Remarkable as this assertion is, both in its sweeping judgement and its effects if accepted as true, those who read his piece searching for evidence to back it up will do so in vain. That Muslim perceptions of the West (and of the US in particular) have steadily and profoundly worsened in the wake of the Iraq invasion, Abu Ghraib, Guantanamo, Americas support for the extensive Israeli bombing of Lebanon last year, the growing belligerence directed at Iran and so on ad nauseam, is of no account, it seems. All these clear indications that actions have consequences are ignored. So too is the much longer history of Western interference in the Middle East over the last century, its continual support for authoritarian regimes, little if any of it bringing any good. How can anyone of imagination wonder that Muslim (and other) opinion about our bona fides has taken a sharp turn for the worse? With such a history, of course many who once were entirely unpolitical will wake to powerful new passions and others will be drawn towards radical action out of some combination of anger, or despair, or ideology. Is this really so difficult to grasp?
Certainly, there is some truth to his claim that the paranoid Islamist narrative is not amenable to reason. There tends to be at least some truth in most of Pearsons arguments. Unfortunately, in their overall effect so far on this debate, they distort and confuse far more than they illuminate.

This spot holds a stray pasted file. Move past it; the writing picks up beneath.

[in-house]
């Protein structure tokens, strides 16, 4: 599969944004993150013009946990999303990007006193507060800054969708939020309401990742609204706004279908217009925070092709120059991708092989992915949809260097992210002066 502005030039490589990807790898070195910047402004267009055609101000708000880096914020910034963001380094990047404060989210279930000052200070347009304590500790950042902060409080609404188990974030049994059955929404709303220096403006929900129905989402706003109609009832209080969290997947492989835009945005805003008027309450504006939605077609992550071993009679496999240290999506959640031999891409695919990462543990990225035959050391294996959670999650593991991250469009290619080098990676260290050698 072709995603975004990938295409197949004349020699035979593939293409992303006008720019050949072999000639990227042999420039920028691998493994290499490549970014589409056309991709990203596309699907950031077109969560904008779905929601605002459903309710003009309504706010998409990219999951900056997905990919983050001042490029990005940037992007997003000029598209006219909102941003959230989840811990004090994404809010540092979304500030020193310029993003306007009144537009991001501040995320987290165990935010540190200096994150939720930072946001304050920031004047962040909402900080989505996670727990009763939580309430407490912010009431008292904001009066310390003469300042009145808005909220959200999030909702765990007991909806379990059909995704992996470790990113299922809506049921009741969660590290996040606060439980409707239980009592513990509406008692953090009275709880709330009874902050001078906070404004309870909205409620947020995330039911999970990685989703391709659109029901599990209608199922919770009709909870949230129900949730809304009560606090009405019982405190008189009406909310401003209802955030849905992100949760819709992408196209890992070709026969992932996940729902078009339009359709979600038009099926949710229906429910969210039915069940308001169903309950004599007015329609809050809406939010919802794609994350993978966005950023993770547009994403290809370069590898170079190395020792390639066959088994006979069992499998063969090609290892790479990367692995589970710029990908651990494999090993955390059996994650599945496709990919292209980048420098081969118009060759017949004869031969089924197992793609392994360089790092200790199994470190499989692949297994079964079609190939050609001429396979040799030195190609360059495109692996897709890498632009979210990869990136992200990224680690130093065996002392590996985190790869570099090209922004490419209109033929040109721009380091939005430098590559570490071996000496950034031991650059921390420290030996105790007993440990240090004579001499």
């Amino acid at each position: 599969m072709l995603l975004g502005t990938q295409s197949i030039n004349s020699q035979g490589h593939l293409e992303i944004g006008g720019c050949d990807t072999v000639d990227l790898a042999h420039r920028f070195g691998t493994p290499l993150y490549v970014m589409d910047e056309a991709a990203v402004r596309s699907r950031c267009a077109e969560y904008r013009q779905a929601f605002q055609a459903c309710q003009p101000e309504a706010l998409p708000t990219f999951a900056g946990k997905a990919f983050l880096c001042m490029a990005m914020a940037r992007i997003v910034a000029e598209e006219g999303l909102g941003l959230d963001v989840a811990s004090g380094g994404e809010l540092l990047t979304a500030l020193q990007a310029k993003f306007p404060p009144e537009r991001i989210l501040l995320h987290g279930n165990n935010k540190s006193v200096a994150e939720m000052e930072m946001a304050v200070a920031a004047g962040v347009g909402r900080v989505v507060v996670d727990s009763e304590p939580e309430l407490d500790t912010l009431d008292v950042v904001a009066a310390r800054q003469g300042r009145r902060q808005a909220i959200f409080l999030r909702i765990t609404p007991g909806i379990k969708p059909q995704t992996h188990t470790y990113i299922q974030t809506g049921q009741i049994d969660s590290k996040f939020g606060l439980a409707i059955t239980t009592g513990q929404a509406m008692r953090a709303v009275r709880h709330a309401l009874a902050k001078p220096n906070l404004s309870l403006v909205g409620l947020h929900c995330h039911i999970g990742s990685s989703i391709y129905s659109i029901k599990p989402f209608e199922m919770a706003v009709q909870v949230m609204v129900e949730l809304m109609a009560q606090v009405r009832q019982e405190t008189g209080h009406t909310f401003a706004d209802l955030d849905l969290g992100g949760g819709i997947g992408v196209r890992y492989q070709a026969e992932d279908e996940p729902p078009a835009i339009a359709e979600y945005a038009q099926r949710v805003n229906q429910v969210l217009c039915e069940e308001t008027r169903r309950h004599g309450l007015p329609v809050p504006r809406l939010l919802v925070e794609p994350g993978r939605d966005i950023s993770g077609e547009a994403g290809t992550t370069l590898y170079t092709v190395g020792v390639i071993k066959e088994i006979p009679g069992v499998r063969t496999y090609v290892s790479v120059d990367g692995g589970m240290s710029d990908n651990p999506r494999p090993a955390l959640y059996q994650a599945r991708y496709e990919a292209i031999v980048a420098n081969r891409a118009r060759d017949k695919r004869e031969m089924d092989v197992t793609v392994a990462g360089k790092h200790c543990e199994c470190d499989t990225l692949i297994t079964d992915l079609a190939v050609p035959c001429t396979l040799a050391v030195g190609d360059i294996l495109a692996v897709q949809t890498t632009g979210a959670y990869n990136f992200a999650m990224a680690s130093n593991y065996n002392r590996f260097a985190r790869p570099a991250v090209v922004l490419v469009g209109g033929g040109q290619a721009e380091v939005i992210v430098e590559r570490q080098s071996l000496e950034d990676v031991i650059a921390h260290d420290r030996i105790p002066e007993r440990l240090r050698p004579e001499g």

Only he can know why he chose to move in such a fashion into this new field of proselytising, but I do wonder if the cause may not be rooted in a deep frustration with the left gradually acquired over the years of trying to better conditions for his own people. Perhaps he has experienced them as naïve, ill informed, unrealistic, counterproductive, superior in manner, and that sense of the left has been carried over to whatever other policies they tend to support. Like civil liberties and a more humble foreign policy, for example. Perhaps he has found it impossible to separate the actual issues from his perception of their most active sponsors.